Medtronic device breakthrough for future 'artificial pancreas'


In what doctors are saying is a major step toward helping Type 1 diabetics, Medtronic has developed a pump device that many believe will one day lead to an "artificial pancreas."

The results of a study featuring the MiniMed Integration System device made by the Fridley-based company were unveiled Saturday at an American Diabetes Association conference in Chicago. They also were published online by the New England Journal of Medicine.

“This is the first step in the development of the artificial pancreas,” Dr. Richard Bergenstal, diabetes chief at Park Nicollet, a large clinic in St. Louis Park, tells the Washington Post. “Before we said it’s a dream. We have the first part of it now and I really think it will be developed.”

Johnson & Johnson unveiled a similar device and results at the conference, reports Bloomberg.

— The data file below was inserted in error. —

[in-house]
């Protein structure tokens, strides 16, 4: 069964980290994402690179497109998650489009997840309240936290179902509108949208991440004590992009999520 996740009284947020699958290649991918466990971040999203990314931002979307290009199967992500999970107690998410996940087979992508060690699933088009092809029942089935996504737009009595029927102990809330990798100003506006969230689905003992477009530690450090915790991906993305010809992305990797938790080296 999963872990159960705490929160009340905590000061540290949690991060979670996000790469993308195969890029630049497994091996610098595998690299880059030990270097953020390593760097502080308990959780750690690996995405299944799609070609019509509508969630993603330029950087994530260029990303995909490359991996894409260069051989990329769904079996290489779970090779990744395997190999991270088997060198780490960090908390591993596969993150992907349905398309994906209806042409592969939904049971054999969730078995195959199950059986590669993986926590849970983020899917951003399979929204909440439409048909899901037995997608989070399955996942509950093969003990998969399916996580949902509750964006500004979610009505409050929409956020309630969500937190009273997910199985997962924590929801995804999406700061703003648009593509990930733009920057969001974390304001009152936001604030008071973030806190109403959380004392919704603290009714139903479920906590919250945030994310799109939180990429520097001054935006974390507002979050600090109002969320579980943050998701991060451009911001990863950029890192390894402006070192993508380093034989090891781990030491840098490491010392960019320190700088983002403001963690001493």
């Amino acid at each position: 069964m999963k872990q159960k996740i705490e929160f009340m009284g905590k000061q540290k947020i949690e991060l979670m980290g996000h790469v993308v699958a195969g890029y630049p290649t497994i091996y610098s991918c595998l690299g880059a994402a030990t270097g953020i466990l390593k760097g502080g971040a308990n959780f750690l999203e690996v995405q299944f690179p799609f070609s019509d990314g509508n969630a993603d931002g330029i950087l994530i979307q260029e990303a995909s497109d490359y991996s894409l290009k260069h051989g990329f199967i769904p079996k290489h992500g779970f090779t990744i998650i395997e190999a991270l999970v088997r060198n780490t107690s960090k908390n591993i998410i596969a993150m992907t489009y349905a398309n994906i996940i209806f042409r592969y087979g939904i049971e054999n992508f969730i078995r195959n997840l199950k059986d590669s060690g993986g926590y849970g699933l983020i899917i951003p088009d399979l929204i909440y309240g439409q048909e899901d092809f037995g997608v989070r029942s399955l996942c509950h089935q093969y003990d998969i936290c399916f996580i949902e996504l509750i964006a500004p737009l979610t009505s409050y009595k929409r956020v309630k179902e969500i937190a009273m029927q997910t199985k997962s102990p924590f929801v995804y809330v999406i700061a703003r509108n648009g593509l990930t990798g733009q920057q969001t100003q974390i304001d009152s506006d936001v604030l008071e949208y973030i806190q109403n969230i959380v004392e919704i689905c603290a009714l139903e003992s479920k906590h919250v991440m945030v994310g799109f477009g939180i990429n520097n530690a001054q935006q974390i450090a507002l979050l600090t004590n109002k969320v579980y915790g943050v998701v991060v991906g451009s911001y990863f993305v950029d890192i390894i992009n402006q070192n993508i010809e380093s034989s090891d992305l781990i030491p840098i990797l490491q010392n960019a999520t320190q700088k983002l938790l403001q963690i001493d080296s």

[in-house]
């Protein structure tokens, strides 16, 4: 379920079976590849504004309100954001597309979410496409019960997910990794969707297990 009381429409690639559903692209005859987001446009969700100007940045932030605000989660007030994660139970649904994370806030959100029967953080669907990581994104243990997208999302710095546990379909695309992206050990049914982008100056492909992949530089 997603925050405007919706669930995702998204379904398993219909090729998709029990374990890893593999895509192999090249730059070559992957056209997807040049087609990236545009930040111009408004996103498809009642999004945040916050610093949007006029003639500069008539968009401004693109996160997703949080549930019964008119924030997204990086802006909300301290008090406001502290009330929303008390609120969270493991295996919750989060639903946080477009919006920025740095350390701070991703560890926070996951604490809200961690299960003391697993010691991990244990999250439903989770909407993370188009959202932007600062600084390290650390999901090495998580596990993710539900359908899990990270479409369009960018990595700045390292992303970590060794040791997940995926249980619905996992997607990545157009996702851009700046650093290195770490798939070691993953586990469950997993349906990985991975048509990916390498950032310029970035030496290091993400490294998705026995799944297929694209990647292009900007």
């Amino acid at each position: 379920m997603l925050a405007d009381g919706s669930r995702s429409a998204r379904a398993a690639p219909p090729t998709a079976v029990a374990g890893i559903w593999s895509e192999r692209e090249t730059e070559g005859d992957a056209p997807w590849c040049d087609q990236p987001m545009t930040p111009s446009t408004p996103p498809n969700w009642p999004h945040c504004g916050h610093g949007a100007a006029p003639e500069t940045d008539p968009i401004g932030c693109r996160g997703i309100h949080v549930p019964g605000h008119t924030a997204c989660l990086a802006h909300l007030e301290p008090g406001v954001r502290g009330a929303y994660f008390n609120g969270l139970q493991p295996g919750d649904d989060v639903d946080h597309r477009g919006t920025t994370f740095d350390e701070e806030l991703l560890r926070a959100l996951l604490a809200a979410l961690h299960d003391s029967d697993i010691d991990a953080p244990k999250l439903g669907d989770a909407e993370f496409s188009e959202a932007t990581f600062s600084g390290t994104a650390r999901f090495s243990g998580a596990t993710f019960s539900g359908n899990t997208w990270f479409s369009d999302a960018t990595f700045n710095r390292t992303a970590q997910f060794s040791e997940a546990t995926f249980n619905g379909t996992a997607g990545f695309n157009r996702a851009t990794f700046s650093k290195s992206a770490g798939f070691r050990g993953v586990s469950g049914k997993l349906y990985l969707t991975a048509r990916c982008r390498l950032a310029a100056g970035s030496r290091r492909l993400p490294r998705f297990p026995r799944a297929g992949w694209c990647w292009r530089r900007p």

As many as 3 million Americans have type 1 diabetes, in which the immune system destroys cells in the pancreas that make insulin.

Type 1 diabetes must monitor their blood sugar and take insulin several times a day. Too little insulin can cause high blood sugar, increasing the risk of long-term complications such as eye damage, kidney failure and heart disease.

Medtronic already sells insulin pumps with an automatic shutoff feature in 50 countries outside the United States, reports Reuters. The feature is meant to guard against delivering insulin to diabetics their blood sugar is already too low.

Next stop, a full artificial pancreas, which, as Reuters reports, has been dreamed about for decades, and many Type 1 diabetics consider the "Holy Grail."

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